I’m not always good at asking for help. Are you like me? It’s easier to give than to receive–more familiar, anyway, or, if truth be told, simply more controllable. On the receiving end there is no telling what you’ll get.  Because if I do, in fact, ask for help, what I want is something that looks and feels like help to me. I guess I’m picky that way.

This is on my mind because we’ve started using new software on my job and so I’ve been asking for more help than usual; me and 1,000 other people. So here are two things I’ve learned from being on the receiving end that I want to remember when I’m on the giving end:

1. Acknowledge the cry for help. The person who needs help first of all needs to be validated in their request.  Don’t gloss over the concern or confusion with a cheerleader, company-line response.  Give space for the frustration or confusion. Don’t take it personally. Remember that being heard is an empowering experience.

2. Answer the question. This implies that you are listening to the person who is asking, whether or not you have heard the same question one hundred times.  Where, exactly, is the gap in their understanding? Resist the urge to jump right to the “fix,” without hearing the entire scenario. If you aren’t paying close attention to where they are stuck, and how they got there, then it’s likely your answer won’t be clear. Too much information is disempowering, even if it’s true. What you have to say can seem “above” the person, meaning it is so confusing that they assume an expert is needed, which they are not, and so they aren’t motivated to engage in finding a solution. Or your words can seem “below” them, as in not important or relevant, so they are not motivated to find the connection between your input and their problem.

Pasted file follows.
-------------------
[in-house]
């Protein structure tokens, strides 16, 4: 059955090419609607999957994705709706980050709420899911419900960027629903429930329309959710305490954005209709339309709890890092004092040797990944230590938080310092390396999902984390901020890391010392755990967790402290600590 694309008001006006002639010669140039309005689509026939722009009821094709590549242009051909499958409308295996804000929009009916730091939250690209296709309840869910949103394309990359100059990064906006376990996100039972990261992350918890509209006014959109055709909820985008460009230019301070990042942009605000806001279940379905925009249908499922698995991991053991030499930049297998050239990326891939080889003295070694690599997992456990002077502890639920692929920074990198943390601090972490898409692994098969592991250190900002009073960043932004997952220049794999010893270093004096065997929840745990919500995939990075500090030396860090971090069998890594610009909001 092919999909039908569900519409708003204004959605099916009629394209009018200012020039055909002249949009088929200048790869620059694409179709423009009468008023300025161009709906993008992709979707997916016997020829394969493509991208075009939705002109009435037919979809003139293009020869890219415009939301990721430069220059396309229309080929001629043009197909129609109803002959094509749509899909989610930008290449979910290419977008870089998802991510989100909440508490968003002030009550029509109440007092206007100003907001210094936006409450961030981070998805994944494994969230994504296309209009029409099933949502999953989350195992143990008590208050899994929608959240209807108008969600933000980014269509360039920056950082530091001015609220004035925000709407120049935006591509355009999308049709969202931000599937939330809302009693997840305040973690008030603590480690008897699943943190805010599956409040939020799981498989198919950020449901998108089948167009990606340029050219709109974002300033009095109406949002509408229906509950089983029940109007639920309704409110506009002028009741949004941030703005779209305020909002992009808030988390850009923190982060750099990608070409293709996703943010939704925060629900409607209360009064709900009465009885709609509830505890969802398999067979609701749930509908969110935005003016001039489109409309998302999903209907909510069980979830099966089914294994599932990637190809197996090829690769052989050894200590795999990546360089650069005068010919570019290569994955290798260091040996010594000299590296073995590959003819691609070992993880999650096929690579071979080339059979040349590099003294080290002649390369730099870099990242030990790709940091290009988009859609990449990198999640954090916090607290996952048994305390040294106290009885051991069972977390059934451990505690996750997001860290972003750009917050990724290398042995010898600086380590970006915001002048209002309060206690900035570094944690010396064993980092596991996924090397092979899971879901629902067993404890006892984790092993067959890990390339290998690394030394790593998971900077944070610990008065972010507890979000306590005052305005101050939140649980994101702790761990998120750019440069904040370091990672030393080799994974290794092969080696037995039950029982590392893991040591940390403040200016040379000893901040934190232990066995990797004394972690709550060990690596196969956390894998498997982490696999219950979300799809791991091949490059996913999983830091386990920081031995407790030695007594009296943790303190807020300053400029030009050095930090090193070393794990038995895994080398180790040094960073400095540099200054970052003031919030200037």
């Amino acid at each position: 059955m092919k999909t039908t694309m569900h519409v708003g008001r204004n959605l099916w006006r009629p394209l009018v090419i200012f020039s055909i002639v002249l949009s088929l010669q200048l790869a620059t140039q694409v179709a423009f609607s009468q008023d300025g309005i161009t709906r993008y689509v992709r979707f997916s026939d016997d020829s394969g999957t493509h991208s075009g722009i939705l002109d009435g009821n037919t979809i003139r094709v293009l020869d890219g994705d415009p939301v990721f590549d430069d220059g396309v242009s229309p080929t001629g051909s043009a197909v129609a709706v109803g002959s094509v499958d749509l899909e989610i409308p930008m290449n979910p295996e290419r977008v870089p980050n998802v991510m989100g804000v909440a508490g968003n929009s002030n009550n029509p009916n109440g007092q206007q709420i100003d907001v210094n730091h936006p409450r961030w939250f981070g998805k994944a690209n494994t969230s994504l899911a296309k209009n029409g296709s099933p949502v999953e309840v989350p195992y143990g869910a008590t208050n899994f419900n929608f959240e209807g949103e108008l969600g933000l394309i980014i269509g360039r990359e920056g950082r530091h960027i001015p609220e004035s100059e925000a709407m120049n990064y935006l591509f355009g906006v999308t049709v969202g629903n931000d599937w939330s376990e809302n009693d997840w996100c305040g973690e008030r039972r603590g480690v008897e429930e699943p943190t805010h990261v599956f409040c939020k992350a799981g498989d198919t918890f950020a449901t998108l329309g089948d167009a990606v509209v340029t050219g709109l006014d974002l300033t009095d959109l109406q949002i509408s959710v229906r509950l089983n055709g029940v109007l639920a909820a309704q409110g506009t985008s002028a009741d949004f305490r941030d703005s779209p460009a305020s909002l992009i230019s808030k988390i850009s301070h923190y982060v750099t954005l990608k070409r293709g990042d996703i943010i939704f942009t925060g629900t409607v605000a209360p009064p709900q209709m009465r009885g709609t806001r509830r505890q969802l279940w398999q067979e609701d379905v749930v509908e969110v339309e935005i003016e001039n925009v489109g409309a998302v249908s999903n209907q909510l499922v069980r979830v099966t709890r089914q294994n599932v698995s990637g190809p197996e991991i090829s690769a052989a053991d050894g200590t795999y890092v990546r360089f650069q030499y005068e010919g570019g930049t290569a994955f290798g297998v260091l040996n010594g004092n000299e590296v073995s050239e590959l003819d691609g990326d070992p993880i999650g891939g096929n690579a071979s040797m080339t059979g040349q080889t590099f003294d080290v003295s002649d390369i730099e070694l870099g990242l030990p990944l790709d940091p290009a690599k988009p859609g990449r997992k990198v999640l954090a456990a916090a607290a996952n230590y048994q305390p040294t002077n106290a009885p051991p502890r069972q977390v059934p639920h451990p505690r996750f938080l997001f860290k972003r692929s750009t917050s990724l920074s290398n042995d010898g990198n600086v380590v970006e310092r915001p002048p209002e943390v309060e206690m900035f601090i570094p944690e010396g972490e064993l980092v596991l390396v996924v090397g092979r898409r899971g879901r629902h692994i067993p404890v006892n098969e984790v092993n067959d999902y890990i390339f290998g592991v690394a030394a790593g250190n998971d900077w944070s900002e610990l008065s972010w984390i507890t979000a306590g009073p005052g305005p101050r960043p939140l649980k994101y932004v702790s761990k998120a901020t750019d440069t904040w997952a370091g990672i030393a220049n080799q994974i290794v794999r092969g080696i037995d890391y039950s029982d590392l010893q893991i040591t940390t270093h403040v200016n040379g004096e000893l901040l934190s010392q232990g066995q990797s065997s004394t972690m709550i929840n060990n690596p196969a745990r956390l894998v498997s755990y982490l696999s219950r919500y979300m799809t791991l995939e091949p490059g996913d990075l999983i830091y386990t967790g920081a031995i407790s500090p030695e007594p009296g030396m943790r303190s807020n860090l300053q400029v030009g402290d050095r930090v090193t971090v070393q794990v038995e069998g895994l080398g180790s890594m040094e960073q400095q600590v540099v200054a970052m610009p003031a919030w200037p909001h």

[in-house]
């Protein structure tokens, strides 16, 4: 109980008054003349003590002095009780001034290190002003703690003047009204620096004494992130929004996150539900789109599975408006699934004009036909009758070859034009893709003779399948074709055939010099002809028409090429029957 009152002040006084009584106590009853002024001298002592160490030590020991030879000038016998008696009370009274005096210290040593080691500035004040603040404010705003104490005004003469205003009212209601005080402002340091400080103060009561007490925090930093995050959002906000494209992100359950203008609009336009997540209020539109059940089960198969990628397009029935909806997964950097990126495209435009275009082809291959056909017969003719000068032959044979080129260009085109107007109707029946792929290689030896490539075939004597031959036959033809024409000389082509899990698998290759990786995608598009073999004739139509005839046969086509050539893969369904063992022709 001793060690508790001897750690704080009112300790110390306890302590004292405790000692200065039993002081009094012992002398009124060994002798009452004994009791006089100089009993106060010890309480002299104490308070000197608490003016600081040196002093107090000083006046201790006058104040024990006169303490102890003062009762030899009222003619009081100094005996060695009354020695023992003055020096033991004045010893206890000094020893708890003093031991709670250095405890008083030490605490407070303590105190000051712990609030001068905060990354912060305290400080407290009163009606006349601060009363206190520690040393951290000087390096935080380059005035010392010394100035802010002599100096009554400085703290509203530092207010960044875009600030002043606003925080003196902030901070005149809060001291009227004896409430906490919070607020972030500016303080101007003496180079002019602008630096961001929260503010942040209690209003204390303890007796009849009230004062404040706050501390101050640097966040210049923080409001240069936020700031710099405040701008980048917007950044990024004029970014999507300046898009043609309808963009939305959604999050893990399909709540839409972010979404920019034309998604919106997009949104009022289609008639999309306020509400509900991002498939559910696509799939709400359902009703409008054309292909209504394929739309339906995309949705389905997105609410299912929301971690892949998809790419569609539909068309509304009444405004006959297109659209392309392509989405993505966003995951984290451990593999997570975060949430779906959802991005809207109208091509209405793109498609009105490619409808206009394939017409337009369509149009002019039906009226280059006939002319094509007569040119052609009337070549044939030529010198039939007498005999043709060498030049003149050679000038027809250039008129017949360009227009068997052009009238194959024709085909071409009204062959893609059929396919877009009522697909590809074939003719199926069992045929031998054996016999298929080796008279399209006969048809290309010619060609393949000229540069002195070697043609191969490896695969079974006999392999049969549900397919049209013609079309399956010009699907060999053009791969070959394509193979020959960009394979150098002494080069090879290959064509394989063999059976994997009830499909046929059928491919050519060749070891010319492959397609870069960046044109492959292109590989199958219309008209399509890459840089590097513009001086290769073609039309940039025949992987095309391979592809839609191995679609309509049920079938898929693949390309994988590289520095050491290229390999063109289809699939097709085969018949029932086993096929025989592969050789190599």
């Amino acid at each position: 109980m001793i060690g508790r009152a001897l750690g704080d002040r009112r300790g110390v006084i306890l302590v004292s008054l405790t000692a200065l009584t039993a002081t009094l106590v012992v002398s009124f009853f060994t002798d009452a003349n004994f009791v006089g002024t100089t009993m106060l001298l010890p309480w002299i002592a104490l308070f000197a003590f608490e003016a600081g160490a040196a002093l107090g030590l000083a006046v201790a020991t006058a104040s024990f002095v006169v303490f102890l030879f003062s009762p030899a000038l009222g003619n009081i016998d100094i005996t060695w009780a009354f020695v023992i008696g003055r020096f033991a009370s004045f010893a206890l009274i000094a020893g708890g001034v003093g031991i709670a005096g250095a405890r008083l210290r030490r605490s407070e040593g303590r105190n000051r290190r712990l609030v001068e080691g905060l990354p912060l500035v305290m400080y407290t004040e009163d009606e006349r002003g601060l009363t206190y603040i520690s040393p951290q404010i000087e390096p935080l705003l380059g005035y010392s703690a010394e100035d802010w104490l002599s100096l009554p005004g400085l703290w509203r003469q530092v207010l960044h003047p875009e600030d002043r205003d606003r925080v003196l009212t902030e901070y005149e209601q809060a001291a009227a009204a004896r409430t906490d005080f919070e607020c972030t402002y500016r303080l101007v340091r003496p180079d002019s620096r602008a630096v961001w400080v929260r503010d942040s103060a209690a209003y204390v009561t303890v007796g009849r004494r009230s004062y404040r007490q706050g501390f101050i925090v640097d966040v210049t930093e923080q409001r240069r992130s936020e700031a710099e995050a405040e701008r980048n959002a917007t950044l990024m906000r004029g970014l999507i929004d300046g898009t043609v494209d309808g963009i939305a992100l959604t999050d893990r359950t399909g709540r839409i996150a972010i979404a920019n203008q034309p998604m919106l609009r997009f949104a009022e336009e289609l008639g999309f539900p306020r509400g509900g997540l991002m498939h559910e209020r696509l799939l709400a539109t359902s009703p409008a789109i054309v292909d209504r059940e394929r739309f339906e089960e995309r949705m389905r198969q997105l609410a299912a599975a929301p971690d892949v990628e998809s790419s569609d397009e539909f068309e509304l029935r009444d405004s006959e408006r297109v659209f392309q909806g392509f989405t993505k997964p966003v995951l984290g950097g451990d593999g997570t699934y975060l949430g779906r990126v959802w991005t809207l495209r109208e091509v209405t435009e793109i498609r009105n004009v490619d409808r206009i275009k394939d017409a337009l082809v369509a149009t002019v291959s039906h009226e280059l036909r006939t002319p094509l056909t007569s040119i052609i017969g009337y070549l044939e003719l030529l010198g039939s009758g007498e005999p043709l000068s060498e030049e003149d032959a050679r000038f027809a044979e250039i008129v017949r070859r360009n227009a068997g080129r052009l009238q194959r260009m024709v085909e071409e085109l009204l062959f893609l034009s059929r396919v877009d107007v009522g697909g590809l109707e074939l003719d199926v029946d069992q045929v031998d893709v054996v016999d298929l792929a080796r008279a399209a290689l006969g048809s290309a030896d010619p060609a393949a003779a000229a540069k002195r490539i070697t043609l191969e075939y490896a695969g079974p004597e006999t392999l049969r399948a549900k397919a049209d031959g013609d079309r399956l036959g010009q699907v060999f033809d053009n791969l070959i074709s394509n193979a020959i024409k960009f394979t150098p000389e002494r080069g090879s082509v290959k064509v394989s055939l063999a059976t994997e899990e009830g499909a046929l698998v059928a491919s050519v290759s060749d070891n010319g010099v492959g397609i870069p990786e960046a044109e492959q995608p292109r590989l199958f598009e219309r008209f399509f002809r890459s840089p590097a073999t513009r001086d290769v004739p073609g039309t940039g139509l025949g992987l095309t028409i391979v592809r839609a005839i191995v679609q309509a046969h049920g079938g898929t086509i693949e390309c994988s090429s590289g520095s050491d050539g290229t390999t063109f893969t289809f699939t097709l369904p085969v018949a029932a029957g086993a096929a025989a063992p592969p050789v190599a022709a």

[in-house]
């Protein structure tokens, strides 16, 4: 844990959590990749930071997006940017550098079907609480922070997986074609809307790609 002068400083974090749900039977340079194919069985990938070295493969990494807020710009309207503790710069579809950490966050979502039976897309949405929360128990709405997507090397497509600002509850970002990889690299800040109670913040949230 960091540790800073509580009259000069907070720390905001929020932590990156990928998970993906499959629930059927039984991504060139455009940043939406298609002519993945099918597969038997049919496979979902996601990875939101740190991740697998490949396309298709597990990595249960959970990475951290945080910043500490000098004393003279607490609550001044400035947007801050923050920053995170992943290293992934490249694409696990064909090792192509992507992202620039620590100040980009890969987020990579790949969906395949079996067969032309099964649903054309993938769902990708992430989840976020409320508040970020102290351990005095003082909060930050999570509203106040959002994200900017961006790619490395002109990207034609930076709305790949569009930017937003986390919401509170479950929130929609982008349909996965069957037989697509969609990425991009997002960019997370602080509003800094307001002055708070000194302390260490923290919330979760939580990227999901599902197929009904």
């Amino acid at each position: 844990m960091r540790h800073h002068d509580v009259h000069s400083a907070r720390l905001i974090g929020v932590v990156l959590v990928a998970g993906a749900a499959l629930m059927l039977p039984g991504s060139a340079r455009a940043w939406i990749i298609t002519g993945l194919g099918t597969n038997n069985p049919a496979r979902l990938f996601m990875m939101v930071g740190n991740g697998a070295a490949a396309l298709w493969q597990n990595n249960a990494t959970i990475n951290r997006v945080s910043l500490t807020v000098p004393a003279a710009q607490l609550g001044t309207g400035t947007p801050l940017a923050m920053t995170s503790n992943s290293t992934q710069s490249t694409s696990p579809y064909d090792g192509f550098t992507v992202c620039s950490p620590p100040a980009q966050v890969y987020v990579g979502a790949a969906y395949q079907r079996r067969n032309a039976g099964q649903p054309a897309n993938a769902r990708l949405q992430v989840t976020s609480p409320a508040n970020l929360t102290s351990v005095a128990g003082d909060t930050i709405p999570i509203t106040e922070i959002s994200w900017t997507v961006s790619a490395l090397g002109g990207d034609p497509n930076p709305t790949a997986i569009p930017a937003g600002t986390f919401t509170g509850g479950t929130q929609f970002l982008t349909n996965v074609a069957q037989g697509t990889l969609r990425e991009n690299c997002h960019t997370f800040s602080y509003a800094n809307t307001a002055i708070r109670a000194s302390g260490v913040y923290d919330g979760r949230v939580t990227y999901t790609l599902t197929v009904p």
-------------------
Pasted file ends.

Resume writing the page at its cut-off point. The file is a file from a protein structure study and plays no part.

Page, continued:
Especially in the case of questions that don’t have easy answers, we need to offer help that supports the other person in their learning process. Believe in them while you toss out the life preserver. It’s only a matter of time until that ring will come your way.